These Puzzling Interstellar Posters Hold Many Mysteries

By Brent McKnight | Published

This article is more than 2 years old

interstellarChristopher Nolan’s Interstellar is a movie that has inspired a crazy amount of debate since it was released a couple of weeks ago. Big and ambitious in every way, viewers have fallen all over the spectrum in regards to how they feel about film, and whether certain element work for them or not. Problematic as it may be, one thing everyone agrees on is that it is an absolutely stunning movie to watch, especially on an IMAX screen. A couple of new fan made posters have surfaced, and while they capture the gorgeous visual nature of Interstellar, they also cleverly touch on some of the more puzzling elements of the film as well.

If you haven’t already seen Interstellar, which you really should—despite the major flaws in and problems in many areas—there may be some spoilers beyond this point. We’ll try to keep it to a minimum, but better safe than sorry. But if you have seen the film, you’ll recognize what these images are trying to communicate immediately.

These posters are the product of artist Edgar Ascensão, and while they appear at first glance to be simple, minimalistic affairs, those of you who have watched Interstellar know that there is something much more complex going on here. They touch on key points of the plot, including the bookshelf, time, Morse code, a space ship, and Matthew McConaughey’s watch.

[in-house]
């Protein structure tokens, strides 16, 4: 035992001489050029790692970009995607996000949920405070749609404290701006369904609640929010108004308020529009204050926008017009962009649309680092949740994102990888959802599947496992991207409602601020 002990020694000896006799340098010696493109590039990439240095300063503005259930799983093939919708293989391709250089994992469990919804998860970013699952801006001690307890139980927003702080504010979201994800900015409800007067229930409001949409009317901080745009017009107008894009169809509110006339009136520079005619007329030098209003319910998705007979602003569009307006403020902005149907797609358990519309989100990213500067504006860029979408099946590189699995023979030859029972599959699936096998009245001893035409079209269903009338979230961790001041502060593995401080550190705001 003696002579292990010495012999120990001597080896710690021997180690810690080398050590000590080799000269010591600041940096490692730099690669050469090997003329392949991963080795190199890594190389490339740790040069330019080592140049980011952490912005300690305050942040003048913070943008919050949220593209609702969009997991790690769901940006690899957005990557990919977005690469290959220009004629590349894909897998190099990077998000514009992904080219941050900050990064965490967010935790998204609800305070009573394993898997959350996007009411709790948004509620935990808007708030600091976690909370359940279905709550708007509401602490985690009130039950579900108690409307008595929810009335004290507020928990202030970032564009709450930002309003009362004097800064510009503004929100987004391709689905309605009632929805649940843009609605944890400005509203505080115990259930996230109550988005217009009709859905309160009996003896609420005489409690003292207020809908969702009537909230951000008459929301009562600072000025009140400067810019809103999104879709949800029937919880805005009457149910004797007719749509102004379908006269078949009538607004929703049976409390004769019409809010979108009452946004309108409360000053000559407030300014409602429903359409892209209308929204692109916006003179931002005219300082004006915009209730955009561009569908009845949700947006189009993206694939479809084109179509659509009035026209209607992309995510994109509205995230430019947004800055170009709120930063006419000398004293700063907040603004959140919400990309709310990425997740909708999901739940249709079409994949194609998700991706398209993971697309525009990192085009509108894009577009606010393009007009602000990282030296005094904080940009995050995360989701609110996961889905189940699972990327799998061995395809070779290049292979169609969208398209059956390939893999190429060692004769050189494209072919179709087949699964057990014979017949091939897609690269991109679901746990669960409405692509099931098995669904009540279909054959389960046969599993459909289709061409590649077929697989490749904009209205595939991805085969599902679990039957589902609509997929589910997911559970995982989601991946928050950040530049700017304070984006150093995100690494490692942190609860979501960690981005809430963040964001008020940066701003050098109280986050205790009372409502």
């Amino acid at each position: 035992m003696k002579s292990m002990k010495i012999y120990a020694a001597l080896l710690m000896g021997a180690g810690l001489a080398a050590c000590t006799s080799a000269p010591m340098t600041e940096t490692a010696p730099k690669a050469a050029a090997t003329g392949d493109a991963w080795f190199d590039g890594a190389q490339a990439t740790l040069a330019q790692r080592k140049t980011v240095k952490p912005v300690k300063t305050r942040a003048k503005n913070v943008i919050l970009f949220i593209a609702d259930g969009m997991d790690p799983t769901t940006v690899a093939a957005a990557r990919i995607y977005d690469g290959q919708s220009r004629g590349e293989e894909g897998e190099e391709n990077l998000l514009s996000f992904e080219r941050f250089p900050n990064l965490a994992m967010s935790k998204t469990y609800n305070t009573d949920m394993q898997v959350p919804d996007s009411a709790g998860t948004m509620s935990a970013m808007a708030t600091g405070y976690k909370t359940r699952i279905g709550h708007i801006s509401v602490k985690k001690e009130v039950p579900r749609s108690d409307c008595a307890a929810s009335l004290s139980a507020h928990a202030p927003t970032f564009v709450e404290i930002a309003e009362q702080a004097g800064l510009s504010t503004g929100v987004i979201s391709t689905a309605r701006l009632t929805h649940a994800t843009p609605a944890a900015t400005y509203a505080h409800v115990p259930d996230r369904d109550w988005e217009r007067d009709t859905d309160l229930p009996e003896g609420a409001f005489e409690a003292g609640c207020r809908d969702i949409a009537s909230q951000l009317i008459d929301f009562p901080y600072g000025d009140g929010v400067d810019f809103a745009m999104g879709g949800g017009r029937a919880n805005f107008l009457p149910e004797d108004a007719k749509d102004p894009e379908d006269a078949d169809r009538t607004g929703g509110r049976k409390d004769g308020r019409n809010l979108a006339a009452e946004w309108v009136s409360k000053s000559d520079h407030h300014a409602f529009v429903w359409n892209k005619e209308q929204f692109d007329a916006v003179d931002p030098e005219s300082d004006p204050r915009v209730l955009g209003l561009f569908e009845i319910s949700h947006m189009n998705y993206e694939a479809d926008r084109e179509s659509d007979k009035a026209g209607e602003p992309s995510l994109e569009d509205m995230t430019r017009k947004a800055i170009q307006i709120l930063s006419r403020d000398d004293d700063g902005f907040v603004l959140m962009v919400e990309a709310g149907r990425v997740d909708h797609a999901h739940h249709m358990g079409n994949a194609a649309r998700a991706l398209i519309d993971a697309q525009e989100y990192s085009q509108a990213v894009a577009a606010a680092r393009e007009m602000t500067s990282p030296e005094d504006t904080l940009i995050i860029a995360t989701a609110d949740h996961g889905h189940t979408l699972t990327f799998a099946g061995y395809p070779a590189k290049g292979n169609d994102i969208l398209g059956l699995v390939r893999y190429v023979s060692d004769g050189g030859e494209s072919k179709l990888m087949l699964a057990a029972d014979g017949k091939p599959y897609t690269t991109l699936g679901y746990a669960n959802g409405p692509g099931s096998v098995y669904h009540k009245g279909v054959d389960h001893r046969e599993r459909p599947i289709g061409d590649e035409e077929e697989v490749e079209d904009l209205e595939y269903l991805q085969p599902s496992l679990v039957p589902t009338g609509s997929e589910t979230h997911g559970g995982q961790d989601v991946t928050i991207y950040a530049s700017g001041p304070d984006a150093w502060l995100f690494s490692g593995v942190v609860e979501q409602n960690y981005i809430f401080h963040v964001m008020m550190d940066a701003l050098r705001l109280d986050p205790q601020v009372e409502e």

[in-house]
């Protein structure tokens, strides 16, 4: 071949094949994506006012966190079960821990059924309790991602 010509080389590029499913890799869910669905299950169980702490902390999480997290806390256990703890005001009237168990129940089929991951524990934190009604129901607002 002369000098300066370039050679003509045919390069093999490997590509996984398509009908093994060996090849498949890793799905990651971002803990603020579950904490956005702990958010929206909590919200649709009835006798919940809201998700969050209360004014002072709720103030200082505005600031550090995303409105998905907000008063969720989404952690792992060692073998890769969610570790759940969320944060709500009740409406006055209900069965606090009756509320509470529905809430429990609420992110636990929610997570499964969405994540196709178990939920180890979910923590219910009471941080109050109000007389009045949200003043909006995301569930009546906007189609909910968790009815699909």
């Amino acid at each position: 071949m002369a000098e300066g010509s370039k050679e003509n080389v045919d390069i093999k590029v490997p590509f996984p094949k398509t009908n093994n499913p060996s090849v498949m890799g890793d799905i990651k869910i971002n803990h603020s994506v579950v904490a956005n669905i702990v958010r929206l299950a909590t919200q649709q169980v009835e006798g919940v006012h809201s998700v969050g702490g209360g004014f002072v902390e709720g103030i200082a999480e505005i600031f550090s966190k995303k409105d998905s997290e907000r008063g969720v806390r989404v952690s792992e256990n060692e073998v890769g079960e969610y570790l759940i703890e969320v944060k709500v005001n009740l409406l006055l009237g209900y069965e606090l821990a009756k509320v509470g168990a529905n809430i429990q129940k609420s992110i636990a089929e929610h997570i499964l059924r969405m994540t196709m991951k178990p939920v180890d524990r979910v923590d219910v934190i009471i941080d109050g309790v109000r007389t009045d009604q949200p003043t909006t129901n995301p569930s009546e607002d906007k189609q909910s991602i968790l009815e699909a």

interstellarThere’s a stark, layered elegance to these pieces, full of important images from the film. The first poster uses Morse code and books to spell out an important message that Cooper (McConaughey) sends to his daughter Murph (Jessica Chastain grown up, Mackenzie Foy as a child) from the fifth dimension. That’s where those delicate threads of color come into the picture. You’ll also notice that the sassy, sarcastic robot TARS makes an appearance, hidden among the books on one of the shelves, lurking like a weirdo.


Time is, of course, a major theme in Interstellar, and Cooper also uses the link between his watch and Murph’s in an attempt to communicate, again via Morse code. This second poster includes the minute, second, and hour hands of the watch, as well as the spaceship Endurance, which they use to travel through a wormhole.

Interstellar is currently in theaters now, and though it’s earned more than $335 million dollars world wide, it has underperformed domestically in regards to the lofty expectations. Part of this has to do with tepid reviews, but you have to imagine that it also has something to do with the fact that its 169 minutes long, which, especially for your average moviegoer, might be something of a deterrent. This doesn’t exactly strike the populist chord that Nolan’s Dark Knight movies did.